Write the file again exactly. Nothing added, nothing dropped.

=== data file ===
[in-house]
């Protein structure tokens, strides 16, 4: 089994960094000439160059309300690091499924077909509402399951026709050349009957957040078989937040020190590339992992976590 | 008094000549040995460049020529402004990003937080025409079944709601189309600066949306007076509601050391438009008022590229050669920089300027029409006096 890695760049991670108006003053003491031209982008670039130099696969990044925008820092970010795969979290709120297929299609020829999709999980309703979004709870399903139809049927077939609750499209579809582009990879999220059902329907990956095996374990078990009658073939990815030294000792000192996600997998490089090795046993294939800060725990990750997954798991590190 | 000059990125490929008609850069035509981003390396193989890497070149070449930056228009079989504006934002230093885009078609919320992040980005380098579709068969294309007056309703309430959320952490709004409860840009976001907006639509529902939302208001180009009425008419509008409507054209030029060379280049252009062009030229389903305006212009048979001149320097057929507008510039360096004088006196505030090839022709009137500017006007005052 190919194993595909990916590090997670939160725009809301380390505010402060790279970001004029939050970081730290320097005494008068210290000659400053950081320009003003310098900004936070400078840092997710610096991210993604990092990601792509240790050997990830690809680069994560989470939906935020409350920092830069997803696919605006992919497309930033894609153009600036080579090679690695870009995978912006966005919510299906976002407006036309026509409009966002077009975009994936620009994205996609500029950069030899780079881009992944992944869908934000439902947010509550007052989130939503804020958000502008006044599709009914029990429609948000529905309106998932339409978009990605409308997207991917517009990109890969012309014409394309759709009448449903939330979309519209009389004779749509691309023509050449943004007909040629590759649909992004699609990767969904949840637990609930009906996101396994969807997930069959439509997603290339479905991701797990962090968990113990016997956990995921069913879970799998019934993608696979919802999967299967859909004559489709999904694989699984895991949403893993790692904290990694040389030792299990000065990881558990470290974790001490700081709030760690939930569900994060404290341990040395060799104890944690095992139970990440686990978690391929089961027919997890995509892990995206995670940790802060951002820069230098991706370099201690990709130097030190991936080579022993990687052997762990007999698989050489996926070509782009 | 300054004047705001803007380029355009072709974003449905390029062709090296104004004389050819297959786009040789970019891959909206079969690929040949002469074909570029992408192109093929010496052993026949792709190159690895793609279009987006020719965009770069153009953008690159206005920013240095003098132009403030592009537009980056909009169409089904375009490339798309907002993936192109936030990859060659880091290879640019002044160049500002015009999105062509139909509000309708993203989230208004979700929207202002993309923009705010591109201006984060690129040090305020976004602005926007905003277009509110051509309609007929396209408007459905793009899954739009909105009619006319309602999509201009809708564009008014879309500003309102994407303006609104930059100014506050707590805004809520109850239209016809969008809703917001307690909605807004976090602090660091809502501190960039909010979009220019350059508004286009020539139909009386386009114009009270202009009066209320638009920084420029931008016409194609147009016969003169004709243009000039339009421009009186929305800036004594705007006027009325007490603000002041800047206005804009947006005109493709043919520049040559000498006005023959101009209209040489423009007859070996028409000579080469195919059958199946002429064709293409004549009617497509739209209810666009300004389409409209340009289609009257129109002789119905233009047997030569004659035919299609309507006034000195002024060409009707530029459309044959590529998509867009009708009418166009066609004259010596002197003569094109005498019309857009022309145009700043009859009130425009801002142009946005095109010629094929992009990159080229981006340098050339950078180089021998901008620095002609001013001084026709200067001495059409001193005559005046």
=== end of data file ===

[in-house]
């Protein structure tokens, strides 16, 4: 089994960094000439160059309300690091499924077909509402399951026709050349009957957040078989937040020190590339992992976590 | 008094000549040995460049020529402004990003937080025409079944709601189309600066949306007076509601050391438009008022590229050669920089300027029409006096 890695760049991670108006003053003491031209982008670039130099696969990044925008820092970010795969979290709120297929299609020829999709999980309703979004709870399903139809049927077939609750499209579809582009990879999220059902329907990956095996374990078990009658073939990815030294000792000192996600997998490089090795046993294939800060725990990750997954798991590190 | 000059990125490929008609850069035509981003390396193989890497070149070449930056228009079989504006934002230093885009078609919320992040980005380098579709068969294309007056309703309430959320952490709004409860840009976001907006639509529902939302208001180009009425008419509008409507054209030029060379280049252009062009030229389903305006212009048979001149320097057929507008510039360096004088006196505030090839022709009137500017006007005052 190919194993595909990916590090997670939160725009809301380390505010402060790279970001004029939050970081730290320097005494008068210290000659400053950081320009003003310098900004936070400078840092997710610096991210993604990092990601792509240790050997990830690809680069994560989470939906935020409350920092830069997803696919605006992919497309930033894609153009600036080579090679690695870009995978912006966005919510299906976002407006036309026509409009966002077009975009994936620009994205996609500029950069030899780079881009992944992944869908934000439902947010509550007052989130939503804020958000502008006044599709009914029990429609948000529905309106998932339409978009990605409308997207991917517009990109890969012309014409394309759709009448449903939330979309519209009389004779749509691309023509050449943004007909040629590759649909992004699609990767969904949840637990609930009906996101396994969807997930069959439509997603290339479905991701797990962090968990113990016997956990995921069913879970799998019934993608696979919802999967299967859909004559489709999904694989699984895991949403893993790692904290990694040389030792299990000065990881558990470290974790001490700081709030760690939930569900994060404290341990040395060799104890944690095992139970990440686990978690391929089961027919997890995509892990995206995670940790802060951002820069230098991706370099201690990709130097030190991936080579022993990687052997762990007999698989050489996926070509782009 | 300054004047705001803007380029355009072709974003449905390029062709090296104004004389050819297959786009040789970019891959909206079969690929040949002469074909570029992408192109093929010496052993026949792709190159690895793609279009987006020719965009770069153009953008690159206005920013240095003098132009403030592009537009980056909009169409089904375009490339798309907002993936192109936030990859060659880091290879640019002044160049500002015009999105062509139909509000309708993203989230208004979700929207202002993309923009705010591109201006984060690129040090305020976004602005926007905003277009509110051509309609007929396209408007459905793009899954739009909105009619006319309602999509201009809708564009008014879309500003309102994407303006609104930059100014506050707590805004809520109850239209016809969008809703917001307690909605807004976090602090660091809502501190960039909010979009220019350059508004286009020539139909009386386009114009009270202009009066209320638009920084420029931008016409194609147009016969003169004709243009000039339009421009009186929305800036004594705007006027009325007490603000002041800047206005804009947006005109493709043919520049040559000498006005023959101009209209040489423009007859070996028409000579080469195919059958199946002429064709293409004549009617497509739209209810666009300004389409409209340009289609009257129109002789119905233009047997030569004659035919299609309507006034000195002024060409009707530029459309044959590529998509867009009708009418166009066609004259010596002197003569094109005498019309857009022309145009700043009859009130425009801002142009946005095109010629094929992009990159080229981006340098050339950078180089021998901008620095002609001013001084026709200067001495059409001193005559005046």